Some of these provisions would codify (and thus make mandatory) recommendations contained in the White House Task Force report that came out last May, while others echo requirements in the Office for Civil Rights 2011 Dear Colleague Letter (which, unlike the requirements contained in a statute, could be easily revoked by a future Secretary of Education serving under a different presidential administration).  But one additional provision of CASA is (as I told the New York Times) a potential "game changer" and that is the addition of financial penalties other than federal funding withdrawal as a tool the Department of Education can use to deal with schools that violate provisions of Title IX. This is considerably important.  Because it the severity of revoking federal funds (leaving an institution's students without financial aid, most notably) the Department of Education has never and probably will never revoke federal funding over Title IX compliance.  And schools know this, so the law provides little incentive for them to proactively comply.  Under this new law, however, schools would have more to fear than just a scolding and a compelled promise to prospectively comply.  They could potentially be fined for an amount equal to 1% of their total operating budget. I would expect the threat of such a penalty to more effectively motivate compliance than Title IX's current enforcement mechanism.


The bills co-sponsors are Claire McCaskill (D-Mo.), Dean Heller (R-Nev.), Richard Blumenthal (D-Conn.), Chuck Grassley (R-Iowa), Kirsten Gillibrand (D-N.Y.), Kelly Ayotte (R-N.H.), Mark Warner (D-Va.), and Marco Rubio (R-Fla.).  The fact of bipartisan support certainly increases the bill's odds of passing into law, though it is also worth noting that other Title IX type laws proposed in Congress have not necessarily passed just because of bipartisan support.  (I'm thinking of the High School Athletics Accountability Act, the Safe Schools Improvement Act, and the Student Nondiscrimination Act).  We will have to wait and see if CASA gets taken more seriously because of the high profile nature of the problem of campus sexual assault. 

Even with exemption, George Fox not off hook

As we noted, George Fox University was granted a religious exemption allowing it to enforce its policy that students will be housed by their anatomical sex.
But the case for the transgender student who is asking to be housed with other male students is not over. Even though the university is now exempt from a Title IX lawsuit over this, the Justice Department is looking into whether the university's housing policy violates federal housing laws banning discrimination.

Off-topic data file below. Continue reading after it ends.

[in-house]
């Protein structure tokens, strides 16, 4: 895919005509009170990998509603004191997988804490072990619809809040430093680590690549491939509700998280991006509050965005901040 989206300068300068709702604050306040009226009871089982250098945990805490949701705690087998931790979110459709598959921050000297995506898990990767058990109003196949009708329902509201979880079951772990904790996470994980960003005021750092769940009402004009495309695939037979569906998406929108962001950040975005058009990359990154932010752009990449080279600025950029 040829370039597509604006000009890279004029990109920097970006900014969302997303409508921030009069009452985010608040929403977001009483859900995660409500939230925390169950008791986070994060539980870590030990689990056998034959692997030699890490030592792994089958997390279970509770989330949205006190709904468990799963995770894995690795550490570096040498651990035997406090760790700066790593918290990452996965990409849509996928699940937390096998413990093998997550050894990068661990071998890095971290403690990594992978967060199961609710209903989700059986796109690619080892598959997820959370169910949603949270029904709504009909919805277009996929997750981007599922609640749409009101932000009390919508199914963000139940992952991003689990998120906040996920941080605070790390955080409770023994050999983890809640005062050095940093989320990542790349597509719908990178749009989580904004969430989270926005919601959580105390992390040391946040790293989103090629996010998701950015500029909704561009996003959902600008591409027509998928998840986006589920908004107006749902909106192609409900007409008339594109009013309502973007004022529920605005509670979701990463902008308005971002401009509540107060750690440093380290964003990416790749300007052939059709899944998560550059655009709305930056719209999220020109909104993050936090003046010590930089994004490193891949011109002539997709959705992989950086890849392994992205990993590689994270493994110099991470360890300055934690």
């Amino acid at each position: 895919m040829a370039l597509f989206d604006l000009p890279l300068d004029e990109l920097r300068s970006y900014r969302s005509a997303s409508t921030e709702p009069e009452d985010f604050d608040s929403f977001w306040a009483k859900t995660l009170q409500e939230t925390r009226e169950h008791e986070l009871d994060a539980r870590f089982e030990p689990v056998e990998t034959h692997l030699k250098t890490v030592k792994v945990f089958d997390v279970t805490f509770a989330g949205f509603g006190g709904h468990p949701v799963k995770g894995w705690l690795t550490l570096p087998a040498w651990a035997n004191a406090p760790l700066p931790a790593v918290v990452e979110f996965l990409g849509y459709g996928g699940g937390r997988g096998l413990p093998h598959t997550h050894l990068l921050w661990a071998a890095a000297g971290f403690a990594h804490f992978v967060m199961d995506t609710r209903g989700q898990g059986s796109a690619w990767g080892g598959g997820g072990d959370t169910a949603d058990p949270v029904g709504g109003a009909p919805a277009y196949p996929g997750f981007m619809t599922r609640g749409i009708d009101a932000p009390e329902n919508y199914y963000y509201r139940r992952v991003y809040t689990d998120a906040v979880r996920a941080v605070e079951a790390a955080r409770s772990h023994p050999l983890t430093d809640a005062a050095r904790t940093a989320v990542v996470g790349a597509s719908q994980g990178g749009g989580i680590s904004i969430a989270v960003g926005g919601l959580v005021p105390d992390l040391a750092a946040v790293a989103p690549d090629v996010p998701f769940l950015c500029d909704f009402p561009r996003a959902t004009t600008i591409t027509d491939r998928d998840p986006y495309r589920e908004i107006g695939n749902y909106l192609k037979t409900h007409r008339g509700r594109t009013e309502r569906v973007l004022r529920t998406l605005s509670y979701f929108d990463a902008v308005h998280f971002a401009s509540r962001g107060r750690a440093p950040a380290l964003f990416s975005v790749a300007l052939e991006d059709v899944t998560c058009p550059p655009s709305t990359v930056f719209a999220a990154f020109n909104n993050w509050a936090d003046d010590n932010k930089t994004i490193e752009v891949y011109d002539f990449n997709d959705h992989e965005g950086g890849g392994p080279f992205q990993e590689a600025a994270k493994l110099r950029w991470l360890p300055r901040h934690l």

We were pleased to see our friend and colleague Jennifer Levi, who is the director of the Transgender Rights Project for GLADD, weigh in:
“What we’ve learned in the few cases that have gone forward is that the only humane and consistent way to determine a person’s sex is based on their lived experience as male or female, that any other approach, whether anatomy or chromosomes, will discriminate against some people."

George Fox did change its policy to say that it would house students based on anatomical sex rather than birth sex (the original policy). As I already noted, this is both a very conservative and burdensome standard. And I have a hard time believing that they will start to check the anatomy of every student to make sure he or she is housed correctly. But if they do, they could call on the IOC and IAAF for some advice. Those organizations have a long history of trying to determine gender based on anatomy. Of course, even those groups have given that up and are now using (in equally problematic ways) chromosome testing. 

Tuesday, July 29, 2014

Understanding the Religious Exemptions from Title IX

We've blogged recently about a handful of religious schools -- namely George Fox, Simpson, and Spring Arbor universities -- that have been granted an exemption from complying with Title IX's application to transgender students.  This post is intended to provide more background and context for the process and scope of Title IX's religious exemptions more generally, which is something that until now has not really come up a lot -- at least since we've been blogging.

First, as I mentioned in my George Fox post, the basis for the religious exemption is contained in the statutory text of Title IX.  See 20 U.S.C. 1681(a)(3) (exempting "any educational institution which is controlled by a religious organization if the application of this subsection would not be consistent with the religious tenets of such organization"). Title IX's implementing regulations, promulgated in 1975, also acknowledge the religious exemption and require institutions seeking the exemption to file a statement with OCR "identifying the provisions of this part which conflict with a specific tenet of the religious organization." 34 C.F.R. 106.12.